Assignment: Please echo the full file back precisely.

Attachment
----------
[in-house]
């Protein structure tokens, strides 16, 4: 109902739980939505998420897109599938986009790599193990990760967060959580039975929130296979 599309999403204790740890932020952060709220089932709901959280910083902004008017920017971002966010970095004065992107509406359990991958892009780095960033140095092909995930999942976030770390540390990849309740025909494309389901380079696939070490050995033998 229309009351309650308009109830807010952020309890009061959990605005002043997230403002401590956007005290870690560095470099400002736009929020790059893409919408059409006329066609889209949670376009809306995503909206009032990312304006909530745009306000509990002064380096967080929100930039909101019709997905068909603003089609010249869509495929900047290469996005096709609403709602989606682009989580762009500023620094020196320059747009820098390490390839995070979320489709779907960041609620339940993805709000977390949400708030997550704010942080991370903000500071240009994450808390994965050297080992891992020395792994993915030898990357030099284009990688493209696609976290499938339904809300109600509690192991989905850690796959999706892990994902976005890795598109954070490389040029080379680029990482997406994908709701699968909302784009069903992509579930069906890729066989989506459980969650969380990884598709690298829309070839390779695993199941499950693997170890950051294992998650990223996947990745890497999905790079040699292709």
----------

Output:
[in-house]
């Protein structure tokens, strides 16, 4: 109902739980939505998420897109599938986009790599193990990760967060959580039975929130296979 599309999403204790740890932020952060709220089932709901959280910083902004008017920017971002966010970095004065992107509406359990991958892009780095960033140095092909995930999942976030770390540390990849309740025909494309389901380079696939070490050995033998 229309009351309650308009109830807010952020309890009061959990605005002043997230403002401590956007005290870690560095470099400002736009929020790059893409919408059409006329066609889209949670376009809306995503909206009032990312304006909530745009306000509990002064380096967080929100930039909101019709997905068909603003089609010249869509495929900047290469996005096709609403709602989606682009989580762009500023620094020196320059747009820098390490390839995070979320489709779907960041609620339940993805709000977390949400708030997550704010942080991370903000500071240009994450808390994965050297080992891992020395792994993915030898990357030099284009990688493209696609976290499938339904809300109600509690192991989905850690796959999706892990994902976005890795598109954070490389040029080379680029990482997406994908709701699968909302784009069903992509579930069906890729066989989506459980969650969380990884598709690298829309070839390779695993199941499950693997170890950051294992998650990223996947990745890497999905790079040699292709």